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Helter Skelter
Can thinking wrong be absolutely right?

by DK Holland

We sat at the long community table in the back of PieLab—the VISTA volunteers, the town teens (all black males) and me. To asked us each to take a raw egg from a carton he passed around (clever use of available materials I thought, having just had the quiche). We had to figure out how to get the yoke out of our shell leaving the smallest, fewest holes possible, To instructed. He flipped over the egg timer. To later told me, “The simplicity of the task established the common denominator we needed. We all struggled through it together. If they can think of something small and do it, that could start to change their lives.” I connected with the boy sitting next to me. We had conversation. The teen next to me was a large black male. He told me of the curfew for blacks in Greensboro, about the two high schools in town (one black, one white) and the existence of mutual racism. I asked him if there were more whites against blacks or vice versa. He said it was about equal. I asked about the ages of people he felt harbored this prejudice. He said they were mostly older. This seemed positive. The old die off. We lined up our eggs and To noted the sizes of the holes. One of the teens had made a straw to pull out the yoke. No one else thought of that. Clever. But a VISTA volunteer was determined to prevail. She sucked the yoke out with her mouth. She won.

To said, “What they have going on here is awesome. This design work inspires us but I wonder, is it actually moving the needle for Greensboro? The people are stuck. They need jobs. They need a chance to get unstuck.”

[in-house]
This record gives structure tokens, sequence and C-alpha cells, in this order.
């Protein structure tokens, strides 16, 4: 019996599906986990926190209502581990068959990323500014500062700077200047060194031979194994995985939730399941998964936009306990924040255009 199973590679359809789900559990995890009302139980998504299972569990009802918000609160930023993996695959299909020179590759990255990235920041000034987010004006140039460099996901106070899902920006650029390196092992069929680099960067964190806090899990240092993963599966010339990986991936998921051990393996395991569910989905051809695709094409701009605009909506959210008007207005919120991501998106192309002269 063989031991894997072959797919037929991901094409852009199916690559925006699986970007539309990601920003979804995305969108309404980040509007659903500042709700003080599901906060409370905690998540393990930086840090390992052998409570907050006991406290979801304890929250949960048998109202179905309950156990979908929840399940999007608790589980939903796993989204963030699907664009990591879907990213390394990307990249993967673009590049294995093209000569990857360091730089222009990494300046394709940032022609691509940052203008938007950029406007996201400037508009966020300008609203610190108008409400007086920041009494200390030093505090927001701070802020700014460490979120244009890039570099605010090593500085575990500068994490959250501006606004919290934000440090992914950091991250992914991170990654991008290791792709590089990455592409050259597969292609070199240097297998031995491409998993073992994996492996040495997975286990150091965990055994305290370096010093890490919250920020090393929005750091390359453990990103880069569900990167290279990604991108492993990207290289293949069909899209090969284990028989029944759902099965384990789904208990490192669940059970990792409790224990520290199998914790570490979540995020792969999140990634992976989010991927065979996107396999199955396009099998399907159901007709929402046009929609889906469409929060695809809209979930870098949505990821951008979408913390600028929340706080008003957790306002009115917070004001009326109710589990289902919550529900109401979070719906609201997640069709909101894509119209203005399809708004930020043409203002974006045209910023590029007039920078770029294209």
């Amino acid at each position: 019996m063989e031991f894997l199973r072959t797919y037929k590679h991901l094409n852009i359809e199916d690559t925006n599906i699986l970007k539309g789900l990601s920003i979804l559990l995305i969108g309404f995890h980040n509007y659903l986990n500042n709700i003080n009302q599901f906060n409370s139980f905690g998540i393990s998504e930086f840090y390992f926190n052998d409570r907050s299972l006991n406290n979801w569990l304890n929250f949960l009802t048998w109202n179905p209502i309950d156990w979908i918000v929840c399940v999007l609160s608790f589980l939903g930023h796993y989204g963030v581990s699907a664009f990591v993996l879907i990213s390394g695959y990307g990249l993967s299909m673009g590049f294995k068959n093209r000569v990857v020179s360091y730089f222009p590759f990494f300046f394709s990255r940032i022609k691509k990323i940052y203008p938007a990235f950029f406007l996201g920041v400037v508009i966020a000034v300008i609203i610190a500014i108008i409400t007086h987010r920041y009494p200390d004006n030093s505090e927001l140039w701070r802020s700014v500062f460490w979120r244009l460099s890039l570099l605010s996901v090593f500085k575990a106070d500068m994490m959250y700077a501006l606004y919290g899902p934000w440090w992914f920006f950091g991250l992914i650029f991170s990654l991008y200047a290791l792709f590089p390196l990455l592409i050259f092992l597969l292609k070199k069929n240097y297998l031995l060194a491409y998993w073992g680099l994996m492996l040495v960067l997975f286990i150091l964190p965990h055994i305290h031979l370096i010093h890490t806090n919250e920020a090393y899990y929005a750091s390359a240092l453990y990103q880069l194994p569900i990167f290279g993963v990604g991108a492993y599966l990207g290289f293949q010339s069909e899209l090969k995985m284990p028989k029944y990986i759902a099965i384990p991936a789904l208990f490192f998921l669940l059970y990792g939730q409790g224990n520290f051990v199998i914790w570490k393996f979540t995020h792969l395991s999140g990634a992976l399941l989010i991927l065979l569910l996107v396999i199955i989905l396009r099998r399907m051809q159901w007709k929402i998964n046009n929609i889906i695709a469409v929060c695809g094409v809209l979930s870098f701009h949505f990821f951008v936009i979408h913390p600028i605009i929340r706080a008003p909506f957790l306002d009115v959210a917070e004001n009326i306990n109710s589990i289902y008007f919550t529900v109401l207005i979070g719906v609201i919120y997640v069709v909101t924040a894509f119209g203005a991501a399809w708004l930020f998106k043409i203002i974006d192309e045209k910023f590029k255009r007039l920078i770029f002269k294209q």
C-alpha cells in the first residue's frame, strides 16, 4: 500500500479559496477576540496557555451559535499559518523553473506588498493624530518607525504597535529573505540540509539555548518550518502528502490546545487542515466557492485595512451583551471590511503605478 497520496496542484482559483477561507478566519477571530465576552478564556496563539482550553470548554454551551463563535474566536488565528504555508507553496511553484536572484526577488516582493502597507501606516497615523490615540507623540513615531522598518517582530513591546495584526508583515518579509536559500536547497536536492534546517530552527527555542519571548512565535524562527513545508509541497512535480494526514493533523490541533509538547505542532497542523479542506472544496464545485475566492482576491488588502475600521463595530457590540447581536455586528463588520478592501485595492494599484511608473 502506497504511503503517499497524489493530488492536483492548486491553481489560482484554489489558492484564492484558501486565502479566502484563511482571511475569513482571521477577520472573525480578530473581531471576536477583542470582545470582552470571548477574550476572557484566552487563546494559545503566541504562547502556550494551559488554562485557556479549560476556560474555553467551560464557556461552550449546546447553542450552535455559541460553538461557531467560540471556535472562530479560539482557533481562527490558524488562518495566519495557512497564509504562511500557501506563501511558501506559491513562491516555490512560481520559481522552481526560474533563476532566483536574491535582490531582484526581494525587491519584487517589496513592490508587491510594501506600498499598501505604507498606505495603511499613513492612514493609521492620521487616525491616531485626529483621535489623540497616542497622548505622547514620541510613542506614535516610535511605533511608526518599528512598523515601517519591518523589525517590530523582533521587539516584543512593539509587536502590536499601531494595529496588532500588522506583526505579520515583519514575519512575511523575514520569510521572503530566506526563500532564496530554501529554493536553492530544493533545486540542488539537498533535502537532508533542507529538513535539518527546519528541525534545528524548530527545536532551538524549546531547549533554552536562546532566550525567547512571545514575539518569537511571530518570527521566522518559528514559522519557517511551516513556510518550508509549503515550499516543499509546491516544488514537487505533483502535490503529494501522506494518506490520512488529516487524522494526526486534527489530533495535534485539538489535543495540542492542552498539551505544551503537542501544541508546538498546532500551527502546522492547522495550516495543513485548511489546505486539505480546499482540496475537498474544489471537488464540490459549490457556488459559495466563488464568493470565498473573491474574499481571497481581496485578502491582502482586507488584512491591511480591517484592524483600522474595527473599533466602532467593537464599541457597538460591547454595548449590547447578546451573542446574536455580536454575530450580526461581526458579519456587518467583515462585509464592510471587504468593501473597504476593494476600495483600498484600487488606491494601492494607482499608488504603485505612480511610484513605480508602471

In the East, the self, or individual identity, is subsumed by the family; social responsibility trumps ego. This affects everything.6 In the West, the individual is ego-driven not socially-driven. It’s how we’re raised. This affects everything. Yet fulfilling the social role is a very important way for the individual to become whole, to heal, no matter where you are from. And caring as much about others as you do about yourself is the basis of all ethics. Of doing good. Yet the individual is the innovator, the creator, not the family. And so, in many ways, the future of the world depends, in Think Wrong parlance, on the “us” of the East mashing up with the “me” of the West. To helped bring that balance to M.

Bielenberg, an avid biker, says thoughts gravitate naturally to biking at Project M. “There were few people at M who were not into biking it seemed this last year. We discussed how the simplified bike, the fixed-gear movement and that subculture, is evolving. This movement is cool and hip and inexpensive—very D.I.Y,” Bielenberg observes. “We prototyped a bike lab, where we could recycle old bikes, to get more people in Greensboro onto bikes. And we started Nada Bike7—the most simple bike, just a frame, no speeds, fixed gears. We set up a Web site for Nada. When you’d join, you’d get a simple steel frame in the mail. But we felt badly about ordering metal frames from Asia, it seemed so wasteful. Then we found out about the Bamboo Bike Studio in Brooklyn, New York, and we mashed bamboo into Nada.” Bielenberg says, “Marty Odlin, co-founder of the studio, came down and showed us how to harvest bamboo for bike frames.”